Here I am sharing a project to control LIFX WiFi bulb with . As of now LIFX cannot be controlled/accessed from outside network/Internet, it can only be accessed from the network in which it is connected to. One method to access it from Internet is to use an intermediate server running on the same network it is connected to and let the server control the LIFX. This server acts as a bridge between the bulb and outside world. LIFX provides some SDKs to control the bulb. There are also lot of reverse engineered SDKs available, one such is the LIFX.js library for node.js.
Communication Between Spark Core and Intermediate server
We can use different methods to communicate between and Intermediate Server, such as MQTT, Sparknode, etc… For this project I used MQTT and Sparknode. There is no reason to use both, but just for exploring I used both MQTT and Sparknode.
The project works using MQTT as message broker. The uses this MQTT Library by Chris Howard to connect to the server and publish messages. The node.js server use this MQTT Library by Adam Rudd. For controlling LIFX bulb I am using the LIFX.js library by Kevin Bowman (magicmonkey). I am using
Eclipse MQTT Sandbox as MQTT Server. I have this node.js server running on my Raspberry PI which is connected to the same network to which the LIFX is connected.
There are two samples, one is the to play with the colors, turn on, blink, etc… For this sample I am using both MQTT and Sparknode. Both achieve the same results but with different ways. The second example uses TSL2561 Light sensor to watch the light level and turn the LIFX red when it is below a particular level and green when above the level.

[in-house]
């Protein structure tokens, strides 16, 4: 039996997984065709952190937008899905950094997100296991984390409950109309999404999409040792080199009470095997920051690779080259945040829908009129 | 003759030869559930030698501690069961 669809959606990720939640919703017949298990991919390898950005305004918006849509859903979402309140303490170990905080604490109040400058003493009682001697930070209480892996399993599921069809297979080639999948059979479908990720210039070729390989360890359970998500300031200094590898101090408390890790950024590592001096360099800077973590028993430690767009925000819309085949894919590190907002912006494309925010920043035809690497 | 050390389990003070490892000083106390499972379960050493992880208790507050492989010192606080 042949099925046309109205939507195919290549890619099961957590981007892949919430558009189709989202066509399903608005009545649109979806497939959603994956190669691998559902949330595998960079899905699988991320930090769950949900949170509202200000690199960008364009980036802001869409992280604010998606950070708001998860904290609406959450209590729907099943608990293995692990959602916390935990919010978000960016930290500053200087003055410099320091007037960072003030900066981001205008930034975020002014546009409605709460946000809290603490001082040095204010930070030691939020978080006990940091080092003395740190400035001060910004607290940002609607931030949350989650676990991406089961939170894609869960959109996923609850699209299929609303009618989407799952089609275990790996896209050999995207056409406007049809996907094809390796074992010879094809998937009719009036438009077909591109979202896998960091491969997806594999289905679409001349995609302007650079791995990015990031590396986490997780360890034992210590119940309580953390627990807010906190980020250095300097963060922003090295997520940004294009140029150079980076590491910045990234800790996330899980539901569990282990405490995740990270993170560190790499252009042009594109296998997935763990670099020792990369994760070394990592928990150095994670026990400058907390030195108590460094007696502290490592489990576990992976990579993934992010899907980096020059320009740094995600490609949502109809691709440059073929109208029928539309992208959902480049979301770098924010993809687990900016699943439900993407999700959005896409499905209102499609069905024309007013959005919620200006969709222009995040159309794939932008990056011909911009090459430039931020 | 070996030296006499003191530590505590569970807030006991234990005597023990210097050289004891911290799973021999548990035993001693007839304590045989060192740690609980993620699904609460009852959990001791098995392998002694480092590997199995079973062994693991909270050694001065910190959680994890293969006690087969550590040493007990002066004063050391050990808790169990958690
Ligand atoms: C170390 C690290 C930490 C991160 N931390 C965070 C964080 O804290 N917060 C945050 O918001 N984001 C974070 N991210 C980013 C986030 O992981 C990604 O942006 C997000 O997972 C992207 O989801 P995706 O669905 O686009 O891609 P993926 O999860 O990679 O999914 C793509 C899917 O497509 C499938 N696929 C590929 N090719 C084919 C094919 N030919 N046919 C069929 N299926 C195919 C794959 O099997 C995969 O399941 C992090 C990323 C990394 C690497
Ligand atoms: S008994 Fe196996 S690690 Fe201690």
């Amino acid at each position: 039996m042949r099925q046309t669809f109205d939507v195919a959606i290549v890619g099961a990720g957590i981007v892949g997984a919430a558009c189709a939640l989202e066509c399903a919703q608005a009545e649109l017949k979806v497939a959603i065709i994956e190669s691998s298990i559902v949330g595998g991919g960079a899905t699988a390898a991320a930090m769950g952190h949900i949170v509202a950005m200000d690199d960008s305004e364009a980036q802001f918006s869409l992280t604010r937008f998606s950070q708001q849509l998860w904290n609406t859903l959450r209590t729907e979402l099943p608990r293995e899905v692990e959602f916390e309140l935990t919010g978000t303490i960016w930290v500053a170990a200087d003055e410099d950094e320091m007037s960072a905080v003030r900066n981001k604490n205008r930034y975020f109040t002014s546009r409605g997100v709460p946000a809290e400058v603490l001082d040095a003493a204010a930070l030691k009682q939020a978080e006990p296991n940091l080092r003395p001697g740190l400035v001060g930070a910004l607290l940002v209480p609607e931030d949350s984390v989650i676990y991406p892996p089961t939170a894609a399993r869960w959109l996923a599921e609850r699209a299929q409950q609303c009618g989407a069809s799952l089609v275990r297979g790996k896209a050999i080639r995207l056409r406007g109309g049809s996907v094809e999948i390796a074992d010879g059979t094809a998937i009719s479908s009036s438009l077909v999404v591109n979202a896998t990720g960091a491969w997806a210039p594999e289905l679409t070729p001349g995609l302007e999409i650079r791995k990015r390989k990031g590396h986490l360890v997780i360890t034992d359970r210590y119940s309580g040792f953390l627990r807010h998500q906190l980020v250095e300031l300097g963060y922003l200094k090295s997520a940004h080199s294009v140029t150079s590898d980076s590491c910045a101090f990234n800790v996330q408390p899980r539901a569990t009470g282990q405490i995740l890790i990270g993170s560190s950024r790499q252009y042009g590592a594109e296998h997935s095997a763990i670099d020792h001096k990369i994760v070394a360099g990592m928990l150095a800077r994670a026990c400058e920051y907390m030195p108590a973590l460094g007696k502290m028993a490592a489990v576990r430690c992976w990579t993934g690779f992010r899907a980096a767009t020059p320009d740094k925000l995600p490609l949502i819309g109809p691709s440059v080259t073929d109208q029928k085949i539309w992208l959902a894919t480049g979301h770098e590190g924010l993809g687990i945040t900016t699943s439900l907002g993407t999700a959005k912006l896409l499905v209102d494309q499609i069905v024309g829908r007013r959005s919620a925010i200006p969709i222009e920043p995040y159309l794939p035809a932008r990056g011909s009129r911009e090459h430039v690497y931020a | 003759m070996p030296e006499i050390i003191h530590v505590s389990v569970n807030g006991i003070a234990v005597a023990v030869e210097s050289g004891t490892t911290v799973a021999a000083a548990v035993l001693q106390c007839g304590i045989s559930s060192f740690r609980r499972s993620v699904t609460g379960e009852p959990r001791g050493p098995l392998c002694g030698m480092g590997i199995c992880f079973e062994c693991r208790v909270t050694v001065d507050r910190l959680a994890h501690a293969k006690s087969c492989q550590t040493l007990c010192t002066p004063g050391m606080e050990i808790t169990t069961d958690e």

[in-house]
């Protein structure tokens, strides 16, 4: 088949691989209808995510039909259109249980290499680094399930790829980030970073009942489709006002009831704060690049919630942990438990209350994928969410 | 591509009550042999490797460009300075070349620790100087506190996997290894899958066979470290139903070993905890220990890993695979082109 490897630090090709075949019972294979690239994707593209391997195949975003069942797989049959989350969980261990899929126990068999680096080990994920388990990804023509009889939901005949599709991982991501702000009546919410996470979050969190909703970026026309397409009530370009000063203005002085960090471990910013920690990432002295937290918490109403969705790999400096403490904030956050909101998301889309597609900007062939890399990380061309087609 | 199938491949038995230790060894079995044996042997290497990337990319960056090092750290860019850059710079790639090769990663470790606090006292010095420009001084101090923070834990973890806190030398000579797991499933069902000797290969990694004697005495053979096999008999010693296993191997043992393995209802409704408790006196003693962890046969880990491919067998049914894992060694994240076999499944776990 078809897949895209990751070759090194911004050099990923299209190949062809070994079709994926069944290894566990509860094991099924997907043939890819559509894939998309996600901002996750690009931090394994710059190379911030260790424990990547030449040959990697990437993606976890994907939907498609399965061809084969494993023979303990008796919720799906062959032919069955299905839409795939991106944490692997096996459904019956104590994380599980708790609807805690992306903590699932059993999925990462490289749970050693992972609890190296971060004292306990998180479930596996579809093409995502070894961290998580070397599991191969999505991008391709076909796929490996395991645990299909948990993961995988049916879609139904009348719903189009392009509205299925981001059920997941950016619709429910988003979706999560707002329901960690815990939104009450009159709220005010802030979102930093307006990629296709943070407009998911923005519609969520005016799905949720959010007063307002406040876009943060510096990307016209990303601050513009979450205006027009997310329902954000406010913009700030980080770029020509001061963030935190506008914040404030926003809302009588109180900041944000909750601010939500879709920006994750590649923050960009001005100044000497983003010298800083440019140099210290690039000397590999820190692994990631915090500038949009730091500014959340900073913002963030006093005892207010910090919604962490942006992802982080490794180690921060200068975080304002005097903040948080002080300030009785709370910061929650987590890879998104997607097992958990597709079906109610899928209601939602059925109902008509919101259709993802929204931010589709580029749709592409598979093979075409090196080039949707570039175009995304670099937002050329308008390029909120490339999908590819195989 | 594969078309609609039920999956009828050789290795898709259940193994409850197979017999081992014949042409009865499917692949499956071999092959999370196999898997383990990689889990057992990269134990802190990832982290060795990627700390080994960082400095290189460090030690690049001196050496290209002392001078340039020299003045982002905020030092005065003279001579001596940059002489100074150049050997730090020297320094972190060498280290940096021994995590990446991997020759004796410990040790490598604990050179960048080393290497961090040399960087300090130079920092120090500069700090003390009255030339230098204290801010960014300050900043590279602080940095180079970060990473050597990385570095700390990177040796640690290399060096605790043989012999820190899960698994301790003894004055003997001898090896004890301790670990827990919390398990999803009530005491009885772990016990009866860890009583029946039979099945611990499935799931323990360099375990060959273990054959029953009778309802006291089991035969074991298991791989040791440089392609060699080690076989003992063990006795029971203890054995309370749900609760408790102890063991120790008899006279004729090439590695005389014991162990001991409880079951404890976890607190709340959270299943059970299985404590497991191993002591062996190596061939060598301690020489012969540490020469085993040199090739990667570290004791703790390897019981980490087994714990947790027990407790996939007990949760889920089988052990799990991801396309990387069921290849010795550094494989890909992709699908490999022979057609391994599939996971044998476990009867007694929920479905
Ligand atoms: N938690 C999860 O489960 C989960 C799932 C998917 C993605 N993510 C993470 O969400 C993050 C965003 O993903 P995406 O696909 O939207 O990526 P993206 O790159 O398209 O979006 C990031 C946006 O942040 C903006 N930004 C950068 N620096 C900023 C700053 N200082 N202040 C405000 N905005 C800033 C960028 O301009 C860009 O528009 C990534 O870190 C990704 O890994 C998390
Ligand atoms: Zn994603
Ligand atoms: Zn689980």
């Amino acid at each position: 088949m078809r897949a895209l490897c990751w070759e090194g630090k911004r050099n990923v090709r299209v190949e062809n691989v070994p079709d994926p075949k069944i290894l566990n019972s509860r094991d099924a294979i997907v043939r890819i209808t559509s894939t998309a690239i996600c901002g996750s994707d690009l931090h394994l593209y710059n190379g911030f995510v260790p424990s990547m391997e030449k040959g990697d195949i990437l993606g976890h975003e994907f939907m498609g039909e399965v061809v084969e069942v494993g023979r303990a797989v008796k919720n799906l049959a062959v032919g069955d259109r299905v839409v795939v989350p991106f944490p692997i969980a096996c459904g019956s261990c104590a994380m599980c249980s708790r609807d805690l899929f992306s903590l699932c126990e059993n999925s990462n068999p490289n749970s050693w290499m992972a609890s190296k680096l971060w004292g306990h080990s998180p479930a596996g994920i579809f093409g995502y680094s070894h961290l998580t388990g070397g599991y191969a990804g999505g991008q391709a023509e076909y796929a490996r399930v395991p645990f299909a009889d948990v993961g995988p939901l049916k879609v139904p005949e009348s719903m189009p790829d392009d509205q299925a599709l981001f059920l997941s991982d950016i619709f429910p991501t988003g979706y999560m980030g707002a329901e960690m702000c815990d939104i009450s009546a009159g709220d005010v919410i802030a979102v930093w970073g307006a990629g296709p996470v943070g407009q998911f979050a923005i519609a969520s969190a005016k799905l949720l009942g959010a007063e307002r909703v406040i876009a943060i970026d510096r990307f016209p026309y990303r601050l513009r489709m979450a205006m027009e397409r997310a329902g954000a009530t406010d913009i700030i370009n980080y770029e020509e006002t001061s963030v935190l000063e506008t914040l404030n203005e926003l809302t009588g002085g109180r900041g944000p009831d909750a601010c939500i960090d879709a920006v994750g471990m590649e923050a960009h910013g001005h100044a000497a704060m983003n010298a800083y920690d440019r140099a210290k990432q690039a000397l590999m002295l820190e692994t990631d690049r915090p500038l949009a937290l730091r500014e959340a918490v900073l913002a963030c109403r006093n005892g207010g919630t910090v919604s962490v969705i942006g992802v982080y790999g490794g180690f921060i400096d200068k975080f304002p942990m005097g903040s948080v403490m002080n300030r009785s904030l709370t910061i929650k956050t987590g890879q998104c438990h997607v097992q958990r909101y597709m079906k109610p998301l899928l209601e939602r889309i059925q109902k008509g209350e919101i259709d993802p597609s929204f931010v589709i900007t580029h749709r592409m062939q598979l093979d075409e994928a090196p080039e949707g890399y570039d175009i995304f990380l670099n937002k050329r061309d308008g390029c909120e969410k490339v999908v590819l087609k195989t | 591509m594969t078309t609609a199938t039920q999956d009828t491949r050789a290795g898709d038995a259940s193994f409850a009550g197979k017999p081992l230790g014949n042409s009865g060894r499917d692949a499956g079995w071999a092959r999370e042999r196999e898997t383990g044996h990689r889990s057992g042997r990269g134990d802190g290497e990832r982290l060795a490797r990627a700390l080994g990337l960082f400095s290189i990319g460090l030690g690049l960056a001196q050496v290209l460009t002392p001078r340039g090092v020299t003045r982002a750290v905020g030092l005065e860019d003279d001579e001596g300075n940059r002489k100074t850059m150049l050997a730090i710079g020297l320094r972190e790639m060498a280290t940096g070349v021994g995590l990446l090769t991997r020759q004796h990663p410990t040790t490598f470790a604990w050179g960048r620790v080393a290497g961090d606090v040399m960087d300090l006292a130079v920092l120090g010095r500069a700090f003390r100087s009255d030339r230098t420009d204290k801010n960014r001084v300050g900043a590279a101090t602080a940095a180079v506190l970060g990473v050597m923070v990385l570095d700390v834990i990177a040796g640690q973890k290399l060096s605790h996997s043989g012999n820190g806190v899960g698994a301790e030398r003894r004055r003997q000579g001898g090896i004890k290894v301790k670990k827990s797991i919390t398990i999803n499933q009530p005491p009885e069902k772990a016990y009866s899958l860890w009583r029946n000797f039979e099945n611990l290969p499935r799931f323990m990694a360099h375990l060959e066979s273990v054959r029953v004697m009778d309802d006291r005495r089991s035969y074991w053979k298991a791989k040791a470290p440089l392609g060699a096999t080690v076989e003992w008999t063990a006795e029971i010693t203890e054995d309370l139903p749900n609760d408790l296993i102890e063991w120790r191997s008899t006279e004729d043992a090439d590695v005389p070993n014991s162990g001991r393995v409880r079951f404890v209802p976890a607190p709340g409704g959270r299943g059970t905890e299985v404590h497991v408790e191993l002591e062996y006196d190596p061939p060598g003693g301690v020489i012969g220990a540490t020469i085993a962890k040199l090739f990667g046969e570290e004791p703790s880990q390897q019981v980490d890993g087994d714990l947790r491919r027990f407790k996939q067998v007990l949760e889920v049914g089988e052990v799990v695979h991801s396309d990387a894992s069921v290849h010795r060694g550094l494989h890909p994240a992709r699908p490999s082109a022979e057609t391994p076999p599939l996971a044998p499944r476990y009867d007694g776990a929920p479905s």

The first sample comes with a Web Page to control the bulb. You can use this web page to set the color, turn on/off and blink the bulb (don’t forget to replace the deviceid and accesstoken with actual values).
- Download and Install Node.js from this link
- Download the node.js server from https://github.com/krvarma/LIFX_SparkCore and extract
- Goto the folder and run
npm install. Since it contains the package.json file, it will install all the dependencies
- Flash the with one of the example
- Connect LIFX and wait for the bulb to connect to the network
Simply controlling the bulb from outside network is not that exciting, but Spark Core can do a lot of amazing things and controlling LIFX from is good idea. We can use the LIFX as a notification device, for example monitoring the temperature of a room and if the temperature is not within the limit can blink the bulb or change the color, etc…
Spark Core Sample Two
In this sample I am considering only a single LIFX bulb, when there are more than one, the application can easily changed to support multiple bulbs or a group of bulbs. try to get how many lights and groups are connected and fetch the data from node.js server. After this information retrieved we can control individual bulb.
The lifx.js library does not provide methods to retrieve current color of the bulb. This requires some amount of work to understanding the protocol involved using Wireshark or similar tools and implement in the library.